This post is a public service announcement for all those using GNOME 3.14 or higher (in my case on Debian GNU/Linux, although that detail probably doesn’t matter here).
I wanted to get rid of the workspace switcher popup. That’s the thing that looks like this and displays briefly whenever you switch workspaces:
I do not know what that thing is for. It serves no purpose that I can see. When I go from one workspace to another, I am interested in the destination. Whether I moved conceptually “up” or “down” from another workspace to get there is utterly irrelevant — the popup is just visual noise on my screen, getting between me and wherever I was going. (And by the way, they’re not “up” and “down” in my mind anyway; they’re “left” and “right”. We’ll never understand each other, GNOME. We’re too different.)
A long time ago I disabled that popup, using Windsor Schmidt’s handy Disable Workspace Switcher Popup extension. I just put it into ~/.email@example.com/, launched gnome-tweak-tool, went to the Extensions tab, enabled the new extension, restarted GNOME, built my own backhoe, and voilà, the workspace switcher popup stopped appearing. Or maybe it was the other order? I don’t know. It seems like an awfully complicated procedure, in retrospect, but anyway it worked.
Then recently, after I upgraded to GNOME 3.14, it stopped working — that is, the workspace switcher popup came back.
Here’s what I had to do to suppress it again:
Add “3.14” to the list of supported shell versions in ~/.firstname.lastname@example.org/metadata.json. In other words, I edited this line, adding the “3.13” and “3.14” on the end:
"shell-version": ["3.0", "3.0.1", "3.0.2", "3.2", "3.6", "3.8", "3.10", "3.12", "3.13", "3.14"],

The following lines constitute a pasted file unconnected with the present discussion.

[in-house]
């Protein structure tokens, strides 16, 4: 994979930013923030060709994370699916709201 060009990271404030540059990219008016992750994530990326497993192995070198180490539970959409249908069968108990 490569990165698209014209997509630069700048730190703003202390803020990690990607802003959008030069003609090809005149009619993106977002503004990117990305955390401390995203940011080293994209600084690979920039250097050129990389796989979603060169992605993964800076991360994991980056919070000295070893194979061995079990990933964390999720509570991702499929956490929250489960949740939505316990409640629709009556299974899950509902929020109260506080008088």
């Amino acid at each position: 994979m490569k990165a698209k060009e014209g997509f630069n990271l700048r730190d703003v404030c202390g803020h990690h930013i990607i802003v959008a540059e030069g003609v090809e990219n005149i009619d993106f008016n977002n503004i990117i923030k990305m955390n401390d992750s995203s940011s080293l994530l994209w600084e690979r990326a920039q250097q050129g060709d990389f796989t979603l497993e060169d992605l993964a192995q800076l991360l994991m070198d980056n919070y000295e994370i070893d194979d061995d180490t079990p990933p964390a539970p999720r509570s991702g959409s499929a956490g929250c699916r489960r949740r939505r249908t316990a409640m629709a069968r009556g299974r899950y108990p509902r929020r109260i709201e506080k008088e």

Then restart GNOME, run gnome-tweak-tool, etc.
Looks like I’m not the only person to have run into this problem. Oskari Saarenmaa opened pull request #6 for this — which I didn’t even see before I created basically the same patch in pull request #7, but my patch supports GNOME 3.13 as well, for whatever that’s worth. (Was GNOME 3.13 ever released? I don’t even know, but if it was, my PR will support it. Yay.)
Why this stuff (along with similar things like disabling window animations when switching workspaces) isn’t tweakable via mouse clicks starting from Settings, I don’t understand. I guess you can launch dconf-editor and gnome-tweak-tool, if you’re the kind of person who knows about such things, but GNOME users shouldn’t have to be the kind of person who knows about such things.
Anyway, here endeth the public service announcement. This is how you can disable the workspace switcher popup in GNOME 3.14. Got that, search engine indexes? Good.
I shudder to confess this to you, of all people, but: a couple years ago I gave up on Linux-on-the-desktop for good, because of just this sort of thing.
I’d used Gnome happily for years, and put up with having to a) tweak it in obscure ways to prevent it from stealing keystrokes from Emacs; b) update the tweaks every time Gnome itself updated. But then (with Ubuntu 13, I think) Gnome changed so much that I simply couldn’t figure out the correct magic (and I suspect something else stopped working — sound, network, suspend, whatever). So I said “the hell with it”, bought a Mac, and haven’t looked back.
Hey, Eric. I can only sympathize — it’s been pretty shocking to me how little effort GNOME puts into preserving users’ customizations across upgrades. I have started looking into converting to Xfce or something else, even though I’d much rather be on the big ship that I know is going to be maintained for a long time. Plus I like the GNOME Foundation’s ideals, not that that really makes up for repeated bad user experience, sigh.
Curious: Why didn’t you just switch to Xfce? I think it’s supposed to be the natural home for people like us. I haven’t switched to it, but it’s the first stop on my itinerary if I ever bail out of GNOMEsville.
Also, Ubuntu stopped using GNOME entirely as I understand it, and went with their own thing called (hilariously) “Unity”. You can Google all about it on DuckDuckGo…
In the meantime, running the Debian ‘testing’ dist treats me pretty well, aside from occasional GNOME lossage, and I’m pretty up-to-date by doing a dist-upgrade more or less every day.